Many Palm OS applications have a corresponding application on the desktop. To share data between the device's application and the desktop's application, you must write a conduit. A conduit is a plug-in to the HotSync® technology that runs when you press the HotSync button. A conduit synchronizes data between the application on the desktop and the application on the hand-held device. To write a conduit, you use the Conduit SDK, which provides its own documentation.

 1.4 Input Methods

Handheld users don't have a keyboard or mouse. Users enter data into the device using a pen. They can either write Graffiti® strokes or use the keyboard dialog provided on the device.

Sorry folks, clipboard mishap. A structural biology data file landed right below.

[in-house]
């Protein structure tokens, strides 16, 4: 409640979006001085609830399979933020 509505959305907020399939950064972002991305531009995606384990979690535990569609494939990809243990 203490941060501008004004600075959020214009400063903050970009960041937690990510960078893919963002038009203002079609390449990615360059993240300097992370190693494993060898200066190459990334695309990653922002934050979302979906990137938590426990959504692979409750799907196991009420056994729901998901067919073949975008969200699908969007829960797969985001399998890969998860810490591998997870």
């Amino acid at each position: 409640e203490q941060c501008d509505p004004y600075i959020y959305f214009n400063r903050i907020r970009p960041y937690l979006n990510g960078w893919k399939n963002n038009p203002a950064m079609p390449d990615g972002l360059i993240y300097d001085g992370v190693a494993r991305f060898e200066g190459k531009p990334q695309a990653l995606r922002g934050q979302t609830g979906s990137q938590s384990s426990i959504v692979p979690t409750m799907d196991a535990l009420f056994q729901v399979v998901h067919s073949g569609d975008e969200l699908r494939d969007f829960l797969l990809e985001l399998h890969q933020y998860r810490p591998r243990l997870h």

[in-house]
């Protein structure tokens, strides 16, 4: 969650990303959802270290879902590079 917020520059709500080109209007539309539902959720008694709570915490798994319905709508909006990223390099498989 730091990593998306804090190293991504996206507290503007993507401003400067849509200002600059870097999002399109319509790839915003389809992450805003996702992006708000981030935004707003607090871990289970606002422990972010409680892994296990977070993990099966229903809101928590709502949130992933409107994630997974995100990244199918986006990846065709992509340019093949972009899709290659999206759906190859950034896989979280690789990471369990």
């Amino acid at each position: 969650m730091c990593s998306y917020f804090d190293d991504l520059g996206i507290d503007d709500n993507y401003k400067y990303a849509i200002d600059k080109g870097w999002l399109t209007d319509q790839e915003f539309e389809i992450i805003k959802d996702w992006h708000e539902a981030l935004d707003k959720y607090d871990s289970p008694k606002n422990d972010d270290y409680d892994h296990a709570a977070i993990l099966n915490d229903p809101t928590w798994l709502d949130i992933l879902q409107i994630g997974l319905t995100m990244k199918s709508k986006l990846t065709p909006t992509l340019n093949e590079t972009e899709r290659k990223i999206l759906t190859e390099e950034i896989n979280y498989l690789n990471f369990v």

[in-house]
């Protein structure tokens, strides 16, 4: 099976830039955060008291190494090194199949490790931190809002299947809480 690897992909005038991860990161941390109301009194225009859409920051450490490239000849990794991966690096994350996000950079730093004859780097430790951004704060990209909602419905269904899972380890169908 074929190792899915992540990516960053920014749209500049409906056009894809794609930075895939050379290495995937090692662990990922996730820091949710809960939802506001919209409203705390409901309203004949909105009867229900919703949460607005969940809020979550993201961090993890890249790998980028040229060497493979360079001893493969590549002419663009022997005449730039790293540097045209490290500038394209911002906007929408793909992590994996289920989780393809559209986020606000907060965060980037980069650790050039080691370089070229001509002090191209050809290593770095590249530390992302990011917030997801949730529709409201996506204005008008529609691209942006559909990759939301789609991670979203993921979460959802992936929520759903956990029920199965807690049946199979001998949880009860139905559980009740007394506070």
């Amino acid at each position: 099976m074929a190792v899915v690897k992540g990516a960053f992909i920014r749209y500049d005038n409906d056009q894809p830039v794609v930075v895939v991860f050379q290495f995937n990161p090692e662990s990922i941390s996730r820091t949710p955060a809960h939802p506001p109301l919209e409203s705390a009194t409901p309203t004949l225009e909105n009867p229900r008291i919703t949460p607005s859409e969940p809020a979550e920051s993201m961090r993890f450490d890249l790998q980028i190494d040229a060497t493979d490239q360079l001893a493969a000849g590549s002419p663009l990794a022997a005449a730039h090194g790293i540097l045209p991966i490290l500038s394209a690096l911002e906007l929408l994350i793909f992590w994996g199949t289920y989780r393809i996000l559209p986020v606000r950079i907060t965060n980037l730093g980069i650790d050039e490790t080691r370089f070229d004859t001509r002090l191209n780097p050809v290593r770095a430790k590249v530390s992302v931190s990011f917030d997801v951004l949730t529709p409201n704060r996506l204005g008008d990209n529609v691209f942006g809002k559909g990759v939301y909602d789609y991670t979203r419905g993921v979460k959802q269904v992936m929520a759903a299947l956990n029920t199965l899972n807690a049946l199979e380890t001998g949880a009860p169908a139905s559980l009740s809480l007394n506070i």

While Graffiti strokes and the keyboard dialog are not as convenient as using the full-sized desktop computer with its keyboard and mouse. Therefore, you should not require users to enter a lot of data on the device itself.

 1.5 Power

The Palm Computing platform device runs on batteries and thus does not have the same processing power as a desktop PC. You should keep this i mind when developing applications for the Palm OS and avoid using heavy calculation.

 1.6 Memory

The Palm OS device has limited heap space and storage space. Different versions of the device have between 512K and 8MB total of dynamic memory and storage available. The device does not have a disk drive or PCMCIA support. Because of the limited space and power, optimization is critical. To make your application as fast and efficient as possible, optimize for heap space first, speed second, code size third.

 1.7 File System